Neurodiversity Spotlight – Best Buddies

Neurodiversity Spotlight - Best Buddies

Eden Kayser, WLMC Associate Station Manager, Managing Editor, & LC Voices Advisory Board Member

Best Buddies is an international nonprofit organization dedicated to creating opportunities for individuals with intellectual and developmental disabilities (IDD) which includes Down syndrome, Autism, Fragile X, Williams syndrome, Cerebral palsy, traumatic brain injuries, and other undiagnosed disabilities. Best Buddies seeks to end social, physical, and economic isolation and empower the special abilities of people with IDD. Their programs help people form friendships with peers, find successful jobs, live independently, improve public speaking, selfadvocacy, and communication skills, and feel valued by society.

The main goals of Best Buddies are shown in its four mission pillars which represent OnetoOne Friendships, Integrated Employment, Leadership Development, and Inclusive Living. The vision of the organization is a world where people with IDD can successfully integrate into schools, workplaces, and communities without the need for the services that Best Buddies offers. Until then, Best Buddies will continue to educate middle school, high school, and college students, community members, corporations, and employers about the needs and abilities of people with IDD.

Best Buddies offers Friendship Programs in middle schools, high schools, and colleges to help form meaningful connections with peers by building onetoone friendships between people with and without IDD. They also provide a program for adults who aren’t in a school environment and the eBuddies program for online connections and developing computer literacy.
Adults with IDD can participate in the Jobs Program, which matches skilled and qualified individuals with IDD to hiring businesses. Best Buddies assists with the hiring process and provides ongoing support to the employee and employer.
In the Leadership Development Programs, Best Buddies educates and empowers people with and without IDD to improve leadership, public speaking, selfesteem, confidence, and advocacy. People with or without IDD can become Ambassadors to advocate in communities, workplaces, and the government, for themselves, their peers, and Best Buddies. Promotors in the program organize events that promote awareness of the disability rights movement and help open new chapters and programs.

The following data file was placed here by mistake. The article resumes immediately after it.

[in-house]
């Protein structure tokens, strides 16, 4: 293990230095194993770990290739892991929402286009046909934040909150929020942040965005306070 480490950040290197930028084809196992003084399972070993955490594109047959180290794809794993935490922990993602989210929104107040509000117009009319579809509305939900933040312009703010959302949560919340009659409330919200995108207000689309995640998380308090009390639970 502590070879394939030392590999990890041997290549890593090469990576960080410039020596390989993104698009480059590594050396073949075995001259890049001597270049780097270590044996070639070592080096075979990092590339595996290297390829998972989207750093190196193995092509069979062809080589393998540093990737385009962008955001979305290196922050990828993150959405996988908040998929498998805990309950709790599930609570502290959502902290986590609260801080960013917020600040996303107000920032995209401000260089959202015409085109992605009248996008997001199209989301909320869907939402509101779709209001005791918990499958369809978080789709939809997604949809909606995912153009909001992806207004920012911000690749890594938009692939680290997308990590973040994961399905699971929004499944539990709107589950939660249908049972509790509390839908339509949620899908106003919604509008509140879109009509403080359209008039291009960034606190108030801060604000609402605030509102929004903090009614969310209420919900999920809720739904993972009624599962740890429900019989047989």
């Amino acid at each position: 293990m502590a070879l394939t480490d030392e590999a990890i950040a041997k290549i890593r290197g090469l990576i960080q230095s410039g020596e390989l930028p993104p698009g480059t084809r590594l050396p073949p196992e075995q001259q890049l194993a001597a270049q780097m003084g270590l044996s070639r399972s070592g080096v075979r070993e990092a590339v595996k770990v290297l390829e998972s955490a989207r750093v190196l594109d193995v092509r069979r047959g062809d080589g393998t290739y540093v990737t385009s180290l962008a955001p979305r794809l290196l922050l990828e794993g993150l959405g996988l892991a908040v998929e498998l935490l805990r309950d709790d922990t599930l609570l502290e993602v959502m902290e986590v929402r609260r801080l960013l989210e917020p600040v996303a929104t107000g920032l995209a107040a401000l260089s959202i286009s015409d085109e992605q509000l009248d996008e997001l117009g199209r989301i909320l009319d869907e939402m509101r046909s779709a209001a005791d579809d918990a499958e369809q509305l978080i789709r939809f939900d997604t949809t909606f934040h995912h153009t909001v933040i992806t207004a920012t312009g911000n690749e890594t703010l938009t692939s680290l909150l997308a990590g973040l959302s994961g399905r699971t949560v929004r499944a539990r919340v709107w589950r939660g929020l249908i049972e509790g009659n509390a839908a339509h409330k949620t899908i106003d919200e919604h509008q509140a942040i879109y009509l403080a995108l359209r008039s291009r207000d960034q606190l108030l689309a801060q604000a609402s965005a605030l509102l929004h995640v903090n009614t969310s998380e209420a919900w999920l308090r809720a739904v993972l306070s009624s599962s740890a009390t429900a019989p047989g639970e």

The Living Program fosters integrated living for people with and without IDD to become active contributing citizens and learn to live independently. There are currently two operating living residences for this program, one in Washington, D.C., and one in Miami, Florida.
Best Buddies seeks to end discrimination of IDD and provides support to help people find friends, jobs, homes and help them selfadvocate. Even though Best Buddies primarily serves people with IDD, they allow people without IDD to participate in friendship programs and become ambassadors to learn about and educate others about IDD. The programs, events, and presentations they offer encourage understanding, empathy, and positivity about IDD. The staff and volunteers of Best Buddies do their best to provide a welcoming environment and include everyone with or without IDD. As a result, many participants of Best Buddies feel valued and heard and claim the organization changed their life.

From personal experience, having participated in the Friendship Program during my time in high school, I had many good experiences with it. Though at the time I was shy and socially isolated
toward anyone outside my friend group, I always looked forward to Best Buddies events because I felt like I could express myself without being judged and had an easier time talking to people. At the time, it felt like the one place I belonged and felt welcomed. It also gave me a greater insight into what challenges a person might have and how they’re treated by society for it, which sparked my interest in learning more about neurodiversity.
One thing I noticed during my time in the program was that me and my friends, who were also involved, were sort of like black sheep compared to other participants. Because our conditions were less visible compared to others, I noticed most people with IDD had much different life experiences, with slowerpaced learning in schools, social isolation, being treated like children by society, and having trouble speaking for themselves or at all. This was when my mom explained to me the labels of lowfunctioning and highfunctioning in neurological conditions and how they affect your quality of life. But having interacted with and bonded with many people through Best Buddies, I realized that despite differences in communication, intelligence, or development, we are all equal and deserve the same opportunities as everyone else.

I hope Best Buddies reaches their goal of successfully integrating IDD into society and their services no longer being needed. Their programs have proven that individuals with IDD can be successful, live independently, and find jobs despite what some may think. I believe that no matter how much you might struggle with, everyone has something to offer in this world that shouldn’t go to waste because of societal restrictions.